Subgrouping for Patients With Low Back Pain

It has been suggested that early screening for psychological distress improves patient management for individuals experiencing low back pain. This study compared 2 approaches to psychological screening (ie, multidimensional and unidimensional) so that preliminary recommendations on which approach may be appropriate for use in clinical settings other than primary care could be provided. In particular, this study investigated aspects of the STarT Back Screening Tool (SBT): 1) discriminant validity by evaluating its relationship with unidimensional psychological measures and 2) construct validity by evaluating how SBT risk categories compared to empirically derived subgroups using unidimensional psychological and disability measures. Patients (N=146) receiving physical therapy for LBP were administered the SBT and a battery of unidimensional psychological measures at initial evaluation. Clinical measures consisted of pain intensity and self-reported disability. Several SBT risk-dependent relationships (ie, SBT low<medium<high risk) were identified for unidimensional psychological measure scores, with depressive symptom scores associated with the strongest influence on SBT risk categorization. Empirically derived subgroups suggested that there was no evidence of distinctive patterns among psychological or disability measures other than high or low profiles; therefore, 2 groups may provide a clearer representation of the level of pain-associated psychological distress, maladaptive coping, and disability in this setting compared with 3 groups as suggested when using the SBT in primary care settings.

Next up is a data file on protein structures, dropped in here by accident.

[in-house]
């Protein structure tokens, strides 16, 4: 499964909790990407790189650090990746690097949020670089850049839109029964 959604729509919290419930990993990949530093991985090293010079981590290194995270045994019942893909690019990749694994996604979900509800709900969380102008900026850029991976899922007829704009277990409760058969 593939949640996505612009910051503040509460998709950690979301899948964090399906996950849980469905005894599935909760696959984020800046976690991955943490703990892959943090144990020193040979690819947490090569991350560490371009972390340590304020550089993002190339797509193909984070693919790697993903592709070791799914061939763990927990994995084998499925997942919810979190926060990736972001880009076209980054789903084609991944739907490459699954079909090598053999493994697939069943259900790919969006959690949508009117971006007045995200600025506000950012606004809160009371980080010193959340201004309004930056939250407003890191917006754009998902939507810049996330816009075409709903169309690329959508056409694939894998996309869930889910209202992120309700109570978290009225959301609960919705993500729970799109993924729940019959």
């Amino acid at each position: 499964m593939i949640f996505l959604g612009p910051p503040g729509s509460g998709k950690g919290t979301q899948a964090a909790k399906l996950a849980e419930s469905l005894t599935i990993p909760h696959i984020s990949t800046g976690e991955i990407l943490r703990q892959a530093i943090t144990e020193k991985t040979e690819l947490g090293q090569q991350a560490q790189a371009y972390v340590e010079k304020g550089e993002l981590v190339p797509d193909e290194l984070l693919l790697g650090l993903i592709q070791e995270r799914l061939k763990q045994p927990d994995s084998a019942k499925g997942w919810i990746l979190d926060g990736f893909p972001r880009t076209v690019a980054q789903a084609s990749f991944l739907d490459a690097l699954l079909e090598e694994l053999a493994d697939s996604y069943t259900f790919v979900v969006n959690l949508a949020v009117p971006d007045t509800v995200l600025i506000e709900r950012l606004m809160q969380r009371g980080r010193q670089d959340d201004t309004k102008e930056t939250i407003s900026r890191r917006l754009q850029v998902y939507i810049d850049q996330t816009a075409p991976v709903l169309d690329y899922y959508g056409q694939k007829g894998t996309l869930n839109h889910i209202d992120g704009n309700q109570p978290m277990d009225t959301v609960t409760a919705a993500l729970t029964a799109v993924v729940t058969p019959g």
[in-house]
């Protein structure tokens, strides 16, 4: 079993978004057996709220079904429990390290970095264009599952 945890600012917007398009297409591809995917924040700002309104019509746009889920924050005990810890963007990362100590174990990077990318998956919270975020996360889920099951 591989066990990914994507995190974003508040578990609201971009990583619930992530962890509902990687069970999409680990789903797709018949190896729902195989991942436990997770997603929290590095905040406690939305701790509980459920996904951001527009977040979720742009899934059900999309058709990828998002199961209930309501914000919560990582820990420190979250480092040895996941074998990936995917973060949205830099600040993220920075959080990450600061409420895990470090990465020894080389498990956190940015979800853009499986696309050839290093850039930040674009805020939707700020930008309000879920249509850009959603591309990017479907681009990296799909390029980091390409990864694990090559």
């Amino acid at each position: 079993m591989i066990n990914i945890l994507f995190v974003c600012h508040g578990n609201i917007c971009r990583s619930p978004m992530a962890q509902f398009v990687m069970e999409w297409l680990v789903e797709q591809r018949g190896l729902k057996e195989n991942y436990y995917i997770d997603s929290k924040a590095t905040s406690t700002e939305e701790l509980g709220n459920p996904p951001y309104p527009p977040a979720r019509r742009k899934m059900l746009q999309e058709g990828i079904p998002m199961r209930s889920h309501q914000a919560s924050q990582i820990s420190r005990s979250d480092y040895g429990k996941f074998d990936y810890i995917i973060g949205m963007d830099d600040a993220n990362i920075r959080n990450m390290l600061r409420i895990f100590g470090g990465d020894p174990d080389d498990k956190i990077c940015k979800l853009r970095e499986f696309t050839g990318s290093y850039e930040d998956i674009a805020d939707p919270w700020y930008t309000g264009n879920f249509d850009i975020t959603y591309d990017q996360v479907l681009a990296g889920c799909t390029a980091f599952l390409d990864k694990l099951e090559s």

This study indicates that the SBT can replace administering several unidimensional psychological measures as a first-line screening measure for psychological distress. However, clinicians need to be aware of the potential for misclassification with SBT results when compared to unidimensional measures. This study also suggests that a modified SBT risk stratification scheme based on empirically derived subgroups could possibly aid in identifying elevated levels of pain-associated psychological distress, maladaptive coping, and disability in practice settings outside of primary care. Patients identified with elevated levels of pain-associated distress and maladaptive coping may be indicated for additional assessment using construct-specific questionnaires.

Neck Pain

Out of all 291 conditions studied in the Global Burden of Disease 2010 Study, neck pain ranked 4th highest in terms of disability and 21st in terms of overall burden.

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